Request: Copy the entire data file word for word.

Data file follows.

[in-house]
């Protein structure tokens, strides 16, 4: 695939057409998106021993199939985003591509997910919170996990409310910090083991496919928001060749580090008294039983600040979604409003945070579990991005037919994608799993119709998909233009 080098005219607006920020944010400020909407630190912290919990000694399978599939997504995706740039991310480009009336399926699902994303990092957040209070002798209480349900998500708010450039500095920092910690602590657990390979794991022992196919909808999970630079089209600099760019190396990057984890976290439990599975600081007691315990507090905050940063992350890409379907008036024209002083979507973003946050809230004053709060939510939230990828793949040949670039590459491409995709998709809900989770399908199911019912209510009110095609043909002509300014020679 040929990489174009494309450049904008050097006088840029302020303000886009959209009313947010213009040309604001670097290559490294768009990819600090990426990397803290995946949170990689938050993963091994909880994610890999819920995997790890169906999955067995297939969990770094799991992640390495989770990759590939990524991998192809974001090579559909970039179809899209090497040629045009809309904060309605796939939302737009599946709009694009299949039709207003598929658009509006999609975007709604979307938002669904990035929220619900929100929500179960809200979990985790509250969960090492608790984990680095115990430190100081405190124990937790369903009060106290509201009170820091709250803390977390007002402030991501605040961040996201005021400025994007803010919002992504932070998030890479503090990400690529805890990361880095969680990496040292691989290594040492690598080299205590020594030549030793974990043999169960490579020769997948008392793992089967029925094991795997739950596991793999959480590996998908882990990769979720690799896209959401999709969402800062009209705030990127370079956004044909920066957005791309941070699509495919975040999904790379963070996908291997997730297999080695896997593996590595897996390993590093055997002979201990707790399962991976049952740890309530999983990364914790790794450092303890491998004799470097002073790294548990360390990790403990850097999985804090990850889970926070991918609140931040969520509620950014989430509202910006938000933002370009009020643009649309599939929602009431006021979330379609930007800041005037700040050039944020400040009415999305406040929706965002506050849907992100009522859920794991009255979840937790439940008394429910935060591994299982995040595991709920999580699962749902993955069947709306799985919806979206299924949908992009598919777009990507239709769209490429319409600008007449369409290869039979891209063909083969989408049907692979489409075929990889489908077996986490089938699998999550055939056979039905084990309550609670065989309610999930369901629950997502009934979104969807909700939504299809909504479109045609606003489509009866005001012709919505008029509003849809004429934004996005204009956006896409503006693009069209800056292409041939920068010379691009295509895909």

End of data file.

[in-house]
């Protein structure tokens, strides 16, 4: 695939057409998106021993199939985003591509997910919170996990409310910090083991496919928001060749580090008294039983600040979604409003945070579990991005037919994608799993119709998909233009 080098005219607006920020944010400020909407630190912290919990000694399978599939997504995706740039991310480009009336399926699902994303990092957040209070002798209480349900998500708010450039500095920092910690602590657990390979794991022992196919909808999970630079089209600099760019190396990057984890976290439990599975600081007691315990507090905050940063992350890409379907008036024209002083979507973003946050809230004053709060939510939230990828793949040949670039590459491409995709998709809900989770399908199911019912209510009110095609043909002509300014020679 040929990489174009494309450049904008050097006088840029302020303000886009959209009313947010213009040309604001670097290559490294768009990819600090990426990397803290995946949170990689938050993963091994909880994610890999819920995997790890169906999955067995297939969990770094799991992640390495989770990759590939990524991998192809974001090579559909970039179809899209090497040629045009809309904060309605796939939302737009599946709009694009299949039709207003598929658009509006999609975007709604979307938002669904990035929220619900929100929500179960809200979990985790509250969960090492608790984990680095115990430190100081405190124990937790369903009060106290509201009170820091709250803390977390007002402030991501605040961040996201005021400025994007803010919002992504932070998030890479503090990400690529805890990361880095969680990496040292691989290594040492690598080299205590020594030549030793974990043999169960490579020769997948008392793992089967029925094991795997739950596991793999959480590996998908882990990769979720690799896209959401999709969402800062009209705030990127370079956004044909920066957005791309941070699509495919975040999904790379963070996908291997997730297999080695896997593996590595897996390993590093055997002979201990707790399962991976049952740890309530999983990364914790790794450092303890491998004799470097002073790294548990360390990790403990850097999985804090990850889970926070991918609140931040969520509620950014989430509202910006938000933002370009009020643009649309599939929602009431006021979330379609930007800041005037700040050039944020400040009415999305406040929706965002506050849907992100009522859920794991009255979840937790439940008394429910935060591994299982995040595991709920999580699962749902993955069947709306799985919806979206299924949908992009598919777009990507239709769209490429319409600008007449369409290869039979891209063909083969989408049907692979489409075929990889489908077996986490089938699998999550055939056979039905084990309550609670065989309610999930369901629950997502009934979104969807909700939504299809909504479109045609606003489509009866005001012709919505008029509003849809004429934004996005204009956006896409503006693009069209800056292409041939920068010379691009295509895909």